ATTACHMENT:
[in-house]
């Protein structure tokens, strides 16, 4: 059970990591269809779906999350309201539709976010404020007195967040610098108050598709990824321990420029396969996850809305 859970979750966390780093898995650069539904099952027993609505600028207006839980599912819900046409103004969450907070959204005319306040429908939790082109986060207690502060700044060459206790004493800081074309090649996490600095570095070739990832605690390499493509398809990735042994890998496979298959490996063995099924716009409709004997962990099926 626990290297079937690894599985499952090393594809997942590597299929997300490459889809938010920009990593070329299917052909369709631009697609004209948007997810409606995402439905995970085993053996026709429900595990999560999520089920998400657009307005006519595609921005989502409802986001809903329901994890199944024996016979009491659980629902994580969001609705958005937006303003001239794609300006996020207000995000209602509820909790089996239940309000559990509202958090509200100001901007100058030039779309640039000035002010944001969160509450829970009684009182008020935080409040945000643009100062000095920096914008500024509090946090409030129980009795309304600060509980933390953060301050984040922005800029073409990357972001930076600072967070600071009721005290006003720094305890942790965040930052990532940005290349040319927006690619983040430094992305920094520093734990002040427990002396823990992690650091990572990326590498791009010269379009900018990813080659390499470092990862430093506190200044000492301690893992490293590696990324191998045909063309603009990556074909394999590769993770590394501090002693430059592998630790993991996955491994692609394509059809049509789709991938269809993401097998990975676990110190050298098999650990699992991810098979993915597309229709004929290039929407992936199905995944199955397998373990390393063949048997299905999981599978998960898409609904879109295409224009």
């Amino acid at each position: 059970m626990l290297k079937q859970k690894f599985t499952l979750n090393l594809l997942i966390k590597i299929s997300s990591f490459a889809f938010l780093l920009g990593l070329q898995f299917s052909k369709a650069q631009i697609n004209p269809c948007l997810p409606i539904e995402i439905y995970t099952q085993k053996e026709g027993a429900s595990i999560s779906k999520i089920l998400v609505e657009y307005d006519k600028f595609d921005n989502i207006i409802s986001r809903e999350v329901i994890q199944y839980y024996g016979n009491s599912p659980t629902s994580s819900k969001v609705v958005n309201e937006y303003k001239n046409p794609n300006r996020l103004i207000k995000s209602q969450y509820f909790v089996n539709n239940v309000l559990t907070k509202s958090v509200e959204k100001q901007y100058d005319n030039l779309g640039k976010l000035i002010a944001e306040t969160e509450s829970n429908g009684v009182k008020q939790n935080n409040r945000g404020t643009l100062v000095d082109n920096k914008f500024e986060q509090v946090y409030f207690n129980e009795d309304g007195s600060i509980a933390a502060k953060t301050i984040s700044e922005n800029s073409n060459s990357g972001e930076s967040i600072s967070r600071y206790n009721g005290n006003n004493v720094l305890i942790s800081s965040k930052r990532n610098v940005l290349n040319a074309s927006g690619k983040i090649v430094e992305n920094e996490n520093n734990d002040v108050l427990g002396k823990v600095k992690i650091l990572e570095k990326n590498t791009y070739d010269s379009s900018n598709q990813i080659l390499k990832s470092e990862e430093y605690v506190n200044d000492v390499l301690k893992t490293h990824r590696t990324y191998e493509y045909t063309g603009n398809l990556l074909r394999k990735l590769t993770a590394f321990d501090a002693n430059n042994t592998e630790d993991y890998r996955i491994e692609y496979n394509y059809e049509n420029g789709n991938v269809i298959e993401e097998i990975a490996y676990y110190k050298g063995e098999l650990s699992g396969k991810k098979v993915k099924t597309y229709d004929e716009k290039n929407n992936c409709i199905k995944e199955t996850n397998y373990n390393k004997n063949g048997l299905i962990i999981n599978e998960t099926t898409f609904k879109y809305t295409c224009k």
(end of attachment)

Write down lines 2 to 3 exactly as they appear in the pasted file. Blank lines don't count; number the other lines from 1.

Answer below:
């Protein structure tokens, strides 16, 4: 059970990591269809779906999350309201539709976010404020007195967040610098108050598709990824321990420029396969996850809305 859970979750966390780093898995650069539904099952027993609505600028207006839980599912819900046409103004969450907070959204005319306040429908939790082109986060207690502060700044060459206790004493800081074309090649996490600095570095070739990832605690390499493509398809990735042994890998496979298959490996063995099924716009409709004997962990099926 626990290297079937690894599985499952090393594809997942590597299929997300490459889809938010920009990593070329299917052909369709631009697609004209948007997810409606995402439905995970085993053996026709429900595990999560999520089920998400657009307005006519595609921005989502409802986001809903329901994890199944024996016979009491659980629902994580969001609705958005937006303003001239794609300006996020207000995000209602509820909790089996239940309000559990509202958090509200100001901007100058030039779309640039000035002010944001969160509450829970009684009182008020935080409040945000643009100062000095920096914008500024509090946090409030129980009795309304600060509980933390953060301050984040922005800029073409990357972001930076600072967070600071009721005290006003720094305890942790965040930052990532940005290349040319927006690619983040430094992305920094520093734990002040427990002396823990992690650091990572990326590498791009010269379009900018990813080659390499470092990862430093506190200044000492301690893992490293590696990324191998045909063309603009990556074909394999590769993770590394501090002693430059592998630790993991996955491994692609394509059809049509789709991938269809993401097998990975676990110190050298098999650990699992991810098979993915597309229709004929290039929407992936199905995944199955397998373990390393063949048997299905999981599978998960898409609904879109295409224009």
């Amino acid at each position: 059970m626990l290297k079937q859970k690894f599985t499952l979750n090393l594809l997942i966390k590597i299929s997300s990591f490459a889809f938010l780093l920009g990593l070329q898995f299917s052909k369709a650069q631009i697609n004209p269809c948007l997810p409606i539904e995402i439905y995970t099952q085993k053996e026709g027993a429900s595990i999560s779906k999520i089920l998400v609505e657009y307005d006519k600028f595609d921005n989502i207006i409802s986001r809903e999350v329901i994890q199944y839980y024996g016979n009491s599912p659980t629902s994580s819900k969001v609705v958005n309201e937006y303003k001239n046409p794609n300006r996020l103004i207000k995000s209602q969450y509820f909790v089996n539709n239940v309000l559990t907070k509202s958090v509200e959204k100001q901007y100058d005319n030039l779309g640039k976010l000035i002010a944001e306040t969160e509450s829970n429908g009684v009182k008020q939790n935080n409040r945000g404020t643009l100062v000095d082109n920096k914008f500024e986060q509090v946090y409030f207690n129980e009795d309304g007195s600060i509980a933390a502060k953060t301050i984040s700044e922005n800029s073409n060459s990357g972001e930076s967040i600072s967070r600071y206790n009721g005290n006003n004493v720094l305890i942790s800081s965040k930052r990532n610098v940005l290349n040319a074309s927006g690619k983040i090649v430094e992305n920094e996490n520093n734990d002040v108050l427990g002396k823990v600095k992690i650091l990572e570095k990326n590498t791009y070739d010269s379009s900018n598709q990813i080659l390499k990832s470092e990862e430093y605690v506190n200044d000492v390499l301690k893992t490293h990824r590696t990324y191998e493509y045909t063309g603009n398809l990556l074909r394999k990735l590769t993770a590394f321990d501090a002693n430059n042994t592998e630790d993991y890998r996955i491994e692609y496979n394509y059809e049509n420029g789709n991938v269809i298959e993401e097998i990975a490996y676990y110190k050298g063995e098999l650990s699992g396969k991810k098979v993915k099924t597309y229709d004929e716009k290039n929407n992936c409709i199905k995944e199955t996850n397998y373990n390393k004997n063949g048997l299905i962990i999981n599978e998960t099926t898409f609904k879109y809305t295409c224009k």